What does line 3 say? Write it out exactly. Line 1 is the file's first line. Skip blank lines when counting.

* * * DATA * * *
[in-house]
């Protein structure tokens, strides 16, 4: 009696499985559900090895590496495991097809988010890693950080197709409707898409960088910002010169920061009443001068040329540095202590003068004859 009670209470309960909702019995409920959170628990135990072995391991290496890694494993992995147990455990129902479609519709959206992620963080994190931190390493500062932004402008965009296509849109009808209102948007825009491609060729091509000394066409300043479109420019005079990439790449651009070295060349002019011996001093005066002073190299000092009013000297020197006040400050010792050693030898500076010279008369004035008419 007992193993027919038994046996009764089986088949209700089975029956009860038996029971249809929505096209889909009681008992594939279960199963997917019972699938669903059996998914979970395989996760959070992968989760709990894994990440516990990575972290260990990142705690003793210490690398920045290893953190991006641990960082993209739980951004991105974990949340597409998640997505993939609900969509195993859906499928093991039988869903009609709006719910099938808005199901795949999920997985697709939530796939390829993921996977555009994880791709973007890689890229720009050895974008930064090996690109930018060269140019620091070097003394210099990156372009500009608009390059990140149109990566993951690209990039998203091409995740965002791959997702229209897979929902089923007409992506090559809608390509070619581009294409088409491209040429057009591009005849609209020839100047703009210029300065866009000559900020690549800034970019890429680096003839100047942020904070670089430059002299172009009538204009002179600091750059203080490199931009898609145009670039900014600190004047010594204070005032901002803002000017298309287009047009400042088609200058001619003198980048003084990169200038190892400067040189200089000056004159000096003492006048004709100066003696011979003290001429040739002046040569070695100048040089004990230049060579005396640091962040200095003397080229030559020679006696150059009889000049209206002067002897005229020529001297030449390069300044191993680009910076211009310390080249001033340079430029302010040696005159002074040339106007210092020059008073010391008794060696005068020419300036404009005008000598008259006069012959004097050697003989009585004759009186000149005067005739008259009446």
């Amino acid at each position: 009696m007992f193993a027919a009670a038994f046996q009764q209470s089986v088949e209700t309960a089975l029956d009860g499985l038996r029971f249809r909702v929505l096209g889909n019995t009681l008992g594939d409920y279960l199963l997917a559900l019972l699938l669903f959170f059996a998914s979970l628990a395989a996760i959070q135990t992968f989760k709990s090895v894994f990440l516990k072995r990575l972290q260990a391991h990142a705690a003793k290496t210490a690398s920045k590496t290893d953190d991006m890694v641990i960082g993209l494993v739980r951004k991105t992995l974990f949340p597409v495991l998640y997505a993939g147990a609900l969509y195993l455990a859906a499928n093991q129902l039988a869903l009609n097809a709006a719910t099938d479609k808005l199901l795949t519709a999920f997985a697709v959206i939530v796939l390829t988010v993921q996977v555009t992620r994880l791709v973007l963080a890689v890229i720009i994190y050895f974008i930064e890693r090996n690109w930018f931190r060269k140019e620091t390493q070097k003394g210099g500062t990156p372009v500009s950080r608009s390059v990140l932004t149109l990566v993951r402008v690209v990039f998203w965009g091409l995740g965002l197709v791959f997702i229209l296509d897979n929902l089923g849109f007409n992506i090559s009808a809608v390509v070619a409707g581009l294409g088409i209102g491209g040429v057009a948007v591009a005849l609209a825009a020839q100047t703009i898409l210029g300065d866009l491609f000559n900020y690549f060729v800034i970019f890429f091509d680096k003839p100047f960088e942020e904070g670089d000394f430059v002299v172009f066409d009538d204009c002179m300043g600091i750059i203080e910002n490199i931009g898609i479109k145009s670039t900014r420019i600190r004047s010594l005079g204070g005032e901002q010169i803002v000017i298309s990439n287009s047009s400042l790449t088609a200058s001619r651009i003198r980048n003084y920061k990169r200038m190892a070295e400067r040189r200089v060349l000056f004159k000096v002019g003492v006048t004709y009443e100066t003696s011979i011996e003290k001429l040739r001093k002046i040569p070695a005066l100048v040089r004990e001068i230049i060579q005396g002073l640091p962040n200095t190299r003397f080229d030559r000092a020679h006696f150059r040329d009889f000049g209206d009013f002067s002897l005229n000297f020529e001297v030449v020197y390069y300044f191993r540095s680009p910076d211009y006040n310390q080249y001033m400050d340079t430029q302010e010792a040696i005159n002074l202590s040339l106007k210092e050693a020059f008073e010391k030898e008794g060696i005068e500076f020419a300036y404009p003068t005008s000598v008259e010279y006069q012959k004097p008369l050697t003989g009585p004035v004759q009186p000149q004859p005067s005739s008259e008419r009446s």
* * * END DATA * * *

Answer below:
């Amino acid at each position: 009696m007992f193993a027919a009670a038994f046996q009764q209470s089986v088949e209700t309960a089975l029956d009860g499985l038996r029971f249809r909702v929505l096209g889909n019995t009681l008992g594939d409920y279960l199963l997917a559900l019972l699938l669903f959170f059996a998914s979970l628990a395989a996760i959070q135990t992968f989760k709990s090895v894994f990440l516990k072995r990575l972290q260990a391991h990142a705690a003793k290496t210490a690398s920045k590496t290893d953190d991006m890694v641990i960082g993209l494993v739980r951004k991105t992995l974990f949340p597409v495991l998640y997505a993939g147990a609900l969509y195993l455990a859906a499928n093991q129902l039988a869903l009609n097809a709006a719910t099938d479609k808005l199901l795949t519709a999920f997985a697709v959206i939530v796939l390829t988010v993921q996977v555009t992620r994880l791709v973007l963080a890689v890229i720009i994190y050895f974008i930064e890693r090996n690109w930018f931190r060269k140019e620091t390493q070097k003394g210099g500062t990156p372009v500009s950080r608009s390059v990140l932004t149109l990566v993951r402008v690209v990039f998203w965009g091409l995740g965002l197709v791959f997702i229209l296509d897979n929902l089923g849109f007409n992506i090559s009808a809608v390509v070619a409707g581009l294409g088409i209102g491209g040429v057009a948007v591009a005849l609209a825009a020839q100047t703009i898409l210029g300065d866009l491609f000559n900020y690549f060729v800034i970019f890429f091509d680096k003839p100047f960088e942020e904070g670089d000394f430059v002299v172009f066409d009538d204009c002179m300043g600091i750059i203080e910002n490199i931009g898609i479109k145009s670039t900014r420019i600190r004047s010594l005079g204070g005032e901002q010169i803002v000017i298309s990439n287009s047009s400042l790449t088609a200058s001619r651009i003198r980048n003084y920061k990169r200038m190892a070295e400067r040189r200089v060349l000056f004159k000096v002019g003492v006048t004709y009443e100066t003696s011979i011996e003290k001429l040739r001093k002046i040569p070695a005066l100048v040089r004990e001068i230049i060579q005396g002073l640091p962040n200095t190299r003397f080229d030559r000092a020679h006696f150059r040329d009889f000049g209206d009013f002067s002897l005229n000297f020529e001297v030449v020197y390069y300044f191993r540095s680009p910076d211009y006040n310390q080249y001033m400050d340079t430029q302010e010792a040696i005159n002074l202590s040339l106007k210092e050693a020059f008073e010391k030898e008794g060696i005068e500076f020419a300036y404009p003068t005008s000598v008259e010279y006069q012959k004097p008369l050697t003989g009585p004035v004759q009186p000149q004859p005067s005739s008259e008419r009446s």